public prostitute. In this manner, devotedly attached as you are, to royalty, you are faid to have founded many republics (res publicas) in one city, or to have undertaken the management of their concerns, after they have been founded by others. Such have been your divorces, or rather diverfions, after which you proceed, as a ruffian, to attack my character. You now return to the invention of fresh lies. "When the confpirators were debating on the capital punishment of the king, he wrote to them, and, while they were wavering and irrefolute, brought them over to determine on his death." But I neither wrote to them, nor could I have influenced the execution; for they had previously determined on the measure, without confulting me. But I will fay more on this fubject hereafter, as alfo on the publication of the Iconoclast. The fellow, (fhall I call him a man, or only the excrement of a man,) next proceeding from his adulteries with fervant maids and fcullions, to the adulteration of the truth, endeavoured, by artfully fabricating a series of lies, to render me infamous abroad. I must therefore crave the indulgence of the reader, if I have faid already, or fhall fay hereafter more of myself than I wish to fay; that, if I cannot prevent the blindness of my eyes, the oblivion, or the defamation of my name, I may at least rescue my life from that fpecies of obfcurity, which is the affociate of unprincipled depravity. This it will be neceffary for me to do on more accounts than one; first, that fo many good and learned men among the neighbouring nations, who read my works, may not be induced by this fellow's calumnies, to alter the favourable opinion which they have formed of me; but may be perfuaded that I am not one who ever difgraced beauty of fentiment by deformity of conduct, or the maxims of a freeman by the actions of a flave; and that the whole tenour of my life has, by the grace of God, hitherto been unfullied by enormity or crime. Next that thofe illuftrious worthies, who are the objects of my praise, may know that nothing could afflict me with more fhame than to have any vices of mine diminish the force or leffen the value of my panegyric upon them; and lastly, that the people of England, whom fate, or duty, or their own


virtues have incited me to defend, may be convinced from the purity and integrity of my life, that my defence, if it do not redound to their honour, can never be confidered as their difgrace. I will now mention who and whence I am. I was born at London, of an honeft family; my father was diftinguished by the undeviating integrity of his life; my mother by the esteem in which she was held, and the alms which the bestowed. My father destined me from a child to the purfuits of literature; and my appetite for knowledge was fo voracious, that, from twelve years of age, I hardly ever left my studies, or went to bed before midnight. This primarily led to my lofs of fight. My eyes were naturally weak, and I was fubject to frequent head-achs; which, however, could not chill the ardour of my curiofity, or retard the progrefs of my improvement. My father had me daily instructed in the grammar fchool, and by other mafters at home. He then, after I had acquired a proficiency in various languages, and had made a confiderable progress in philofophy, fent me to the University of Cambridge. Here I paffed feven years in the ufual courfe of inftruction and ftudy, with the approbation of the good, and without any ftain upon my character, till I took the degree of Master of Arts. After this I did not, as this mifcreant feigns, run away into Italy, but of my own accord retired to my father's houfe, whither I was accompanied by the regrets of most of the fellows of the college, who fhewed me no common marks of friendship and esteem. On my father's eftate, where he had determined to pass the remainder of his days, I enjoyed an interval of uninterrupted leisure, which I entirely devoted to the perusal of the Greek and Latin claffics; though I occafionally vifited the metropolis, either for the fake of purchafing books, or of learning fomething new in mathematics or in mufic, in which 1, at that time, found a fource of pleasure and amusement. In this manner I fpent five years till my mother's death, I then became anxious to vifit foreign parts, and particularly Italy. My father gave me his permiffion, and I left home with one fervant. On my departure the celebrated Henry Wootton, who had long been King James's ambassador at Venice, gave me a fignal VOL. VI.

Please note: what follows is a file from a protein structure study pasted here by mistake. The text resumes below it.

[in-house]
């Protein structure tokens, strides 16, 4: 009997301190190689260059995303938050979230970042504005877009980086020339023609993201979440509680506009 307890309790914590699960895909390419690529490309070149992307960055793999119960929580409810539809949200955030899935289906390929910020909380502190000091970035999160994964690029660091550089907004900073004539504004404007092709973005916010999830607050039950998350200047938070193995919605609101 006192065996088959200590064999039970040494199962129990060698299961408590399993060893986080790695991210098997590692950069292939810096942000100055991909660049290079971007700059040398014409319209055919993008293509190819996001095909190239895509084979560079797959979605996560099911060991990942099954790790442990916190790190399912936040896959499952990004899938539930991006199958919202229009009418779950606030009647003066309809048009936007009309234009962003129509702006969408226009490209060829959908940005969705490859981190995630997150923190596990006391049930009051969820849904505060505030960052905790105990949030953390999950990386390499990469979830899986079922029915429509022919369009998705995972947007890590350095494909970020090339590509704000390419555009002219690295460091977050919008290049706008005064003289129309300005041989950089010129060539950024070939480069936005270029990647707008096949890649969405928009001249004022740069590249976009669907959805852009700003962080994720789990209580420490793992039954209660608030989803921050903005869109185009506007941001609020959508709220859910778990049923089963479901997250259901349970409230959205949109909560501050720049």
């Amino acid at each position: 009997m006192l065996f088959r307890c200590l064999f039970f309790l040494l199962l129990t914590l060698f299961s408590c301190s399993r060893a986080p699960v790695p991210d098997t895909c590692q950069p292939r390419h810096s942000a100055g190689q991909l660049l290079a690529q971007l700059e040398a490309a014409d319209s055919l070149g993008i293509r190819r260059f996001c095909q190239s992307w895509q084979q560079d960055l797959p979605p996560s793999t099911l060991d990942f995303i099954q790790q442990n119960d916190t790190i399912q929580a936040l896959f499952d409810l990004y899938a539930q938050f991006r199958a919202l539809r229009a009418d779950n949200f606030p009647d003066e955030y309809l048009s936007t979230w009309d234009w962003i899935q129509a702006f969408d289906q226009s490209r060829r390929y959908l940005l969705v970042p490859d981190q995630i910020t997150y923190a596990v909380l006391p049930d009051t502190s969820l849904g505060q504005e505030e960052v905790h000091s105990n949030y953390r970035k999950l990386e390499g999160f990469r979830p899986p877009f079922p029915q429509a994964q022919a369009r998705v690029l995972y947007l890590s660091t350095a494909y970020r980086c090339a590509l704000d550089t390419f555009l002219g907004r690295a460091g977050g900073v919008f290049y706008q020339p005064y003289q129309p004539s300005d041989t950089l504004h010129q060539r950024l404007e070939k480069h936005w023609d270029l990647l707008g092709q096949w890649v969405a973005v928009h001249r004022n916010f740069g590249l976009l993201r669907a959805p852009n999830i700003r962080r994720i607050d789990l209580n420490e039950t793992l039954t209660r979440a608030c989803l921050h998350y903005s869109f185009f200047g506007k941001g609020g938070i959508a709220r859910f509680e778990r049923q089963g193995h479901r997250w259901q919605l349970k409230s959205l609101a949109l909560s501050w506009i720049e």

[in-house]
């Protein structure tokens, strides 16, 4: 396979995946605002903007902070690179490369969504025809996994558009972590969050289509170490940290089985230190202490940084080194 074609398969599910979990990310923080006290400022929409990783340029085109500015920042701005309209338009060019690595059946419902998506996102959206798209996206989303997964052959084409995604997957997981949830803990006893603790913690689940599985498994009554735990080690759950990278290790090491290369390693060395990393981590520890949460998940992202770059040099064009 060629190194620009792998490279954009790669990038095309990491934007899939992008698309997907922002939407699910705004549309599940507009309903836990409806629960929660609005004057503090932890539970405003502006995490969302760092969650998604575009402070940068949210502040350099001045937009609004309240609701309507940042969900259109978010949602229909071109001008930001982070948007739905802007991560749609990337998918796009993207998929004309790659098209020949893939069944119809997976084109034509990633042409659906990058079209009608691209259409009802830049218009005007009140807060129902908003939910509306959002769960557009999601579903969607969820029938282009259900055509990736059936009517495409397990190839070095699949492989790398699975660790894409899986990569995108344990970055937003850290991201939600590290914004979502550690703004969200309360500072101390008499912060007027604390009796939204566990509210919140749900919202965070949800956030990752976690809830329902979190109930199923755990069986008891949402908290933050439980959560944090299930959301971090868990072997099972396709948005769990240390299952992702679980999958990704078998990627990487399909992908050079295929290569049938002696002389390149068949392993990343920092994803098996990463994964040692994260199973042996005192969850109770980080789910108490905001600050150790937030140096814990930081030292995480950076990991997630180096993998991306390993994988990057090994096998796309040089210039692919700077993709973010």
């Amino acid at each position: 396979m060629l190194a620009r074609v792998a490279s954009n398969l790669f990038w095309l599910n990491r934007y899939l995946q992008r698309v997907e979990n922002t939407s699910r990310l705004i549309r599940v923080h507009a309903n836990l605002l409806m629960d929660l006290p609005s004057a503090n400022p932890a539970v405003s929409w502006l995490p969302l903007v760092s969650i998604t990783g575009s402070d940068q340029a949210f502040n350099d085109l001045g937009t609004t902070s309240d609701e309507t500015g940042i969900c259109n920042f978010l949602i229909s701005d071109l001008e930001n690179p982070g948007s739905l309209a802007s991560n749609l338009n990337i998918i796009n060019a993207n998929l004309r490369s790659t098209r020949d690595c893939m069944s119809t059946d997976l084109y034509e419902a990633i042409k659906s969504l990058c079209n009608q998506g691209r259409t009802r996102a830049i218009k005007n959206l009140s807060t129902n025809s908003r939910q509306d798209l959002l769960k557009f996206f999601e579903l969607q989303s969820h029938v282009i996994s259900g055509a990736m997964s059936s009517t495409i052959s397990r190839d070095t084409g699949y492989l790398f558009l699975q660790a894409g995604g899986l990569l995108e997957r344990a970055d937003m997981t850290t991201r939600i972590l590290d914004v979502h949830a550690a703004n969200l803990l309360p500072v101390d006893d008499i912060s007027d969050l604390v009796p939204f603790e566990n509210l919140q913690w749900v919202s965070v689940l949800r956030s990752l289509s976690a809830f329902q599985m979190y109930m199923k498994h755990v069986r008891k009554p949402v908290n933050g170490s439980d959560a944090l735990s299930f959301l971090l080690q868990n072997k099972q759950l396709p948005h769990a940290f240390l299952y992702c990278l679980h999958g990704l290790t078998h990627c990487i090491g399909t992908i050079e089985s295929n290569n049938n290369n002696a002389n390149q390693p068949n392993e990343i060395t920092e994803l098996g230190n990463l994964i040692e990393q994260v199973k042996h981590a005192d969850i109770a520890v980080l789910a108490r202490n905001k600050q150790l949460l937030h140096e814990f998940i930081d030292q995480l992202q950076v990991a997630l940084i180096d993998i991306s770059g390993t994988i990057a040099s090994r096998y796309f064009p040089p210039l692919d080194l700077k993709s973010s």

« PreviousContinue »